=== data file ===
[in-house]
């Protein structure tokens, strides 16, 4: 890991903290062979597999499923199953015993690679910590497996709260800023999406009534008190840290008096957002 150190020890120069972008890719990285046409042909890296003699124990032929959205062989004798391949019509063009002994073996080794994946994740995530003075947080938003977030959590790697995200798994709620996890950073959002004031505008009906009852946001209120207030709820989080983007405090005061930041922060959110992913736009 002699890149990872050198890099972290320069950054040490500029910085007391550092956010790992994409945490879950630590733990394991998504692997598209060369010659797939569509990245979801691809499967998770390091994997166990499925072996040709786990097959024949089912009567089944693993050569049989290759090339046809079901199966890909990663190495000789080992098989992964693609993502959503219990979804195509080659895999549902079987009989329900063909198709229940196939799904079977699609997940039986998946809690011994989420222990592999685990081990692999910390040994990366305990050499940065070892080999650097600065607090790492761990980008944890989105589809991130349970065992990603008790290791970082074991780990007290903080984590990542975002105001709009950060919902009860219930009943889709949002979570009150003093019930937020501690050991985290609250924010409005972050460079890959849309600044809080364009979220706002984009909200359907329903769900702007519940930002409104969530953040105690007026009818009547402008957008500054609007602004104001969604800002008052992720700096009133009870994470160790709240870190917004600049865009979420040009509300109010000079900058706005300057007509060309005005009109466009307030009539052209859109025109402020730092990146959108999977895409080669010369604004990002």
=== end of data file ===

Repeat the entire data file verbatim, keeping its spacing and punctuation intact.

[in-house]
């Protein structure tokens, strides 16, 4: 890991903290062979597999499923199953015993690679910590497996709260800023999406009534008190840290008096957002 150190020890120069972008890719990285046409042909890296003699124990032929959205062989004798391949019509063009002994073996080794994946994740995530003075947080938003977030959590790697995200798994709620996890950073959002004031505008009906009852946001209120207030709820989080983007405090005061930041922060959110992913736009 002699890149990872050198890099972290320069950054040490500029910085007391550092956010790992994409945490879950630590733990394991998504692997598209060369010659797939569509990245979801691809499967998770390091994997166990499925072996040709786990097959024949089912009567089944693993050569049989290759090339046809079901199966890909990663190495000789080992098989992964693609993502959503219990979804195509080659895999549902079987009989329900063909198709229940196939799904079977699609997940039986998946809690011994989420222990592999685990081990692999910390040994990366305990050499940065070892080999650097600065607090790492761990980008944890989105589809991130349970065992990603008790290791970082074991780990007290903080984590990542975002105001709009950060919902009860219930009943889709949002979570009150003093019930937020501690050991985290609250924010409005972050460079890959849309600044809080364009979220706002984009909200359907329903769900702007519940930002409104969530953040105690007026009818009547402008957008500054609007602004104001969604800002008052992720700096009133009870994470160790709240870190917004600049865009979420040009509300109010000079900058706005300057007509060309005005009109466009307030009539052209859109025109402020730092990146959108999977895409080669010369604004990002």